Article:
The promise of lucrative winnings for hemp farmers has lured many farmers into trying out the new crop. They see the numbers and the possibility of raking in $40,000 per acre can’t be ignored. Amateurs are springing into action to make themselves an overnight success.
Their enthusiasm is a good sign for the industry. More young people are choosing to farm as a career. More lucrative crops will take away the risk of getting into the business. Though there is one aspect of this endeavor that many didn’t anticipate. Farming hemp takes a lot of labor.
Farming anything is hard work, but hemp is special
No matter what you are farming, it is more labor-intensive than most comparable professions. Much of the hand labor has been mitigated by developing specialized equipment. Though long hours are still invested to put the crops in the ground and take them out. You can’t farm without some work, but hemp is special.
If you are growing hemp for fiber and seeds, then you can use some of the machines that farms already have. They can spread the seed just like any other crop. Watering is just like any other crop. Mowers can take down the tall stalks just as easily as hay, and combines can collect the grain just as easily as barley or wheat.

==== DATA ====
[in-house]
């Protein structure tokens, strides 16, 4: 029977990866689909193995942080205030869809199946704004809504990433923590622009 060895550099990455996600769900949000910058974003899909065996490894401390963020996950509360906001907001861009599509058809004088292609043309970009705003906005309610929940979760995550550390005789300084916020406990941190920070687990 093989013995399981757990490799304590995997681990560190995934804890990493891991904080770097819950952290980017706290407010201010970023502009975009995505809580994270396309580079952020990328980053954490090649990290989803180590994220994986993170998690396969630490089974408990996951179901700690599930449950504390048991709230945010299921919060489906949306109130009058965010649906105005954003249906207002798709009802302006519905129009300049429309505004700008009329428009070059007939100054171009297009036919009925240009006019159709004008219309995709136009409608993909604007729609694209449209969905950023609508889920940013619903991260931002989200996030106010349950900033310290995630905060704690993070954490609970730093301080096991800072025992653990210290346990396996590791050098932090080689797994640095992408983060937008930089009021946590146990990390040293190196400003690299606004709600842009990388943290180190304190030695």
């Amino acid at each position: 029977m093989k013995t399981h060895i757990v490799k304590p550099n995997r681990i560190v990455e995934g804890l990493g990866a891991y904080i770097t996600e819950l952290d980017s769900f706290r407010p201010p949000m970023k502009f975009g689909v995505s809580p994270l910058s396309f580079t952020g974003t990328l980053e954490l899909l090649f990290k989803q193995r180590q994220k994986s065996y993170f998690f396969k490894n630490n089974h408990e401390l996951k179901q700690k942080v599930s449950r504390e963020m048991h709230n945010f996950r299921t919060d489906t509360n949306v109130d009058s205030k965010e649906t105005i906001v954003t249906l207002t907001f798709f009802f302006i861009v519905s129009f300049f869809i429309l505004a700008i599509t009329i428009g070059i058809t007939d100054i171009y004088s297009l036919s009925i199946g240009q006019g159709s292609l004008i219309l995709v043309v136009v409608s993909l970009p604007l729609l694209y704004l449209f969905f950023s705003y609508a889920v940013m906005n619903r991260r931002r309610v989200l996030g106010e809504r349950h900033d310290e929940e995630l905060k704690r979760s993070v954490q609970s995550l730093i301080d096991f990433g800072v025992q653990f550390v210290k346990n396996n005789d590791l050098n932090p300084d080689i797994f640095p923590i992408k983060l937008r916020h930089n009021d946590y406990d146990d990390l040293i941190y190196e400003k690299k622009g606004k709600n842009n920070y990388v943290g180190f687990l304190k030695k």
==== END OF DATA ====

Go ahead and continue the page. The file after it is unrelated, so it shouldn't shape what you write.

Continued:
Hemp grown for CBD doesn’t have that luxury. These plants have to be planted by hand and spread out to have plenty of room. Planting small clones or seedlings is the best way to ensure you have female plants with the ideal properties that you need. There aren’t any machines that can put the crops in the ground. Then they need to be cultivated with careful attention all year. There are no pesticides or herbicides that are approved yet to use for hemp. So taking care of weeds and pests comes down to mechanical means.
The systems that are being used for adding water and fertilizer to these plants is closer to a tree farm than a field crop. Drip lines are used to give the exact amount of nutrition and moisture to each of these expensive plants.
When it comes time to harvest. That is manual too. Each plant needs to be cut by hand. There are a few farmers with cobbled together harvesting equipment, but most farmers have to put their backs into it. Each plant is cut by hand, then hauled into barns and greenhouses to be dried.
The intense labor is something that you don’t see in many other crops. Farmers are eager to jump in, but quickly realize how much work they have gotten themselves into. For now the price of the crops is worth their while to only grow small fields and harvest them by hand.
In the long term though, specialized equipment will be built. The economies of scale that make farming other crops profitable will be what keeps farming hemp going as well. There are many challenges to farming this new crop, and right now labor is a big one.